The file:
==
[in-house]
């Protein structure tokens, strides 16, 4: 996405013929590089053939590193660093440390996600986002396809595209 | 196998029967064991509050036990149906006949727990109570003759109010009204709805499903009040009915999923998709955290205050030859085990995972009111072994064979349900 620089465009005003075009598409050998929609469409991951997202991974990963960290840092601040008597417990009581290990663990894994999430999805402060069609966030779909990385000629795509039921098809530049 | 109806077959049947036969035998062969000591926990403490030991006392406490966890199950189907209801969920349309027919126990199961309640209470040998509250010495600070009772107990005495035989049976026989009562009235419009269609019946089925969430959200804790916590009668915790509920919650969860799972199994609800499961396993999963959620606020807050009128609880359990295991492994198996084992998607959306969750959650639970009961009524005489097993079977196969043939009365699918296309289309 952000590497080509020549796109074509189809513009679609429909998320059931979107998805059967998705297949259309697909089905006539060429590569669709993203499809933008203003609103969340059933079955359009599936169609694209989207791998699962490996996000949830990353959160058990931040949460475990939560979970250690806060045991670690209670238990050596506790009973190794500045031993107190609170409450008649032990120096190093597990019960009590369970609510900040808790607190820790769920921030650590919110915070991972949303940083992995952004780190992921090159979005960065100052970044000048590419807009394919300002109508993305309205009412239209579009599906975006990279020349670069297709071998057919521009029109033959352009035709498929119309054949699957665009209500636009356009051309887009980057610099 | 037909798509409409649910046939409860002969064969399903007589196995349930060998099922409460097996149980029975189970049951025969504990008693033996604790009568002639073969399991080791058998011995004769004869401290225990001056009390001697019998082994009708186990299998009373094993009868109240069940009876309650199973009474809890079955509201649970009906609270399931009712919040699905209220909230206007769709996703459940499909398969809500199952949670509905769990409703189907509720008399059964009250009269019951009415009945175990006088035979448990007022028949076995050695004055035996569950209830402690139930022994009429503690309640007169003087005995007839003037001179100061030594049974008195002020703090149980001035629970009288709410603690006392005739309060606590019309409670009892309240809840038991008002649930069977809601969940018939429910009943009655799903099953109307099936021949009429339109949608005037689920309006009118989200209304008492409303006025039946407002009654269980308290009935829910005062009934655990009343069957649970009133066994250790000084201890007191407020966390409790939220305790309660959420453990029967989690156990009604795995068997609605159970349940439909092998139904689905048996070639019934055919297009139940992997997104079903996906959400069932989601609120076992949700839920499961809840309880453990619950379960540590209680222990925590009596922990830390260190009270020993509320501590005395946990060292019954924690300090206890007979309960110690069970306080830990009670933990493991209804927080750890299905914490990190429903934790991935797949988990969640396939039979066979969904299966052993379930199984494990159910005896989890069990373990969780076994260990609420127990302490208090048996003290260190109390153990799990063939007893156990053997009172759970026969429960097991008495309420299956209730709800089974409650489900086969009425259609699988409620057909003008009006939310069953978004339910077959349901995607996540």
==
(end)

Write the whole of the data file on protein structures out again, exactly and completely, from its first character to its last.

[in-house]
């Protein structure tokens, strides 16, 4: 996405013929590089053939590193660093440390996600986002396809595209 | 196998029967064991509050036990149906006949727990109570003759109010009204709805499903009040009915999923998709955290205050030859085990995972009111072994064979349900 620089465009005003075009598409050998929609469409991951997202991974990963960290840092601040008597417990009581290990663990894994999430999805402060069609966030779909990385000629795509039921098809530049 | 109806077959049947036969035998062969000591926990403490030991006392406490966890199950189907209801969920349309027919126990199961309640209470040998509250010495600070009772107990005495035989049976026989009562009235419009269609019946089925969430959200804790916590009668915790509920919650969860799972199994609800499961396993999963959620606020807050009128609880359990295991492994198996084992998607959306969750959650639970009961009524005489097993079977196969043939009365699918296309289309 952000590497080509020549796109074509189809513009679609429909998320059931979107998805059967998705297949259309697909089905006539060429590569669709993203499809933008203003609103969340059933079955359009599936169609694209989207791998699962490996996000949830990353959160058990931040949460475990939560979970250690806060045991670690209670238990050596506790009973190794500045031993107190609170409450008649032990120096190093597990019960009590369970609510900040808790607190820790769920921030650590919110915070991972949303940083992995952004780190992921090159979005960065100052970044000048590419807009394919300002109508993305309205009412239209579009599906975006990279020349670069297709071998057919521009029109033959352009035709498929119309054949699957665009209500636009356009051309887009980057610099 | 037909798509409409649910046939409860002969064969399903007589196995349930060998099922409460097996149980029975189970049951025969504990008693033996604790009568002639073969399991080791058998011995004769004869401290225990001056009390001697019998082994009708186990299998009373094993009868109240069940009876309650199973009474809890079955509201649970009906609270399931009712919040699905209220909230206007769709996703459940499909398969809500199952949670509905769990409703189907509720008399059964009250009269019951009415009945175990006088035979448990007022028949076995050695004055035996569950209830402690139930022994009429503690309640007169003087005995007839003037001179100061030594049974008195002020703090149980001035629970009288709410603690006392005739309060606590019309409670009892309240809840038991008002649930069977809601969940018939429910009943009655799903099953109307099936021949009429339109949608005037689920309006009118989200209304008492409303006025039946407002009654269980308290009935829910005062009934655990009343069957649970009133066994250790000084201890007191407020966390409790939220305790309660959420453990029967989690156990009604795995068997609605159970349940439909092998139904689905048996070639019934055919297009139940992997997104079903996906959400069932989601609120076992949700839920499961809840309880453990619950379960540590209680222990925590009596922990830390260190009270020993509320501590005395946990060292019954924690300090206890007979309960110690069970306080830990009670933990493991209804927080750890299905914490990190429903934790991935797949988990969640396939039979066979969904299966052993379930199984494990159910005896989890069990373990969780076994260990609420127990302490208090048996003290260190109390153990799990063939007893156990053997009172759970026969429960097991008495309420299956209730709800089974409650489900086969009425259609699988409620057909003008009006939310069953978004339910077959349901995607996540």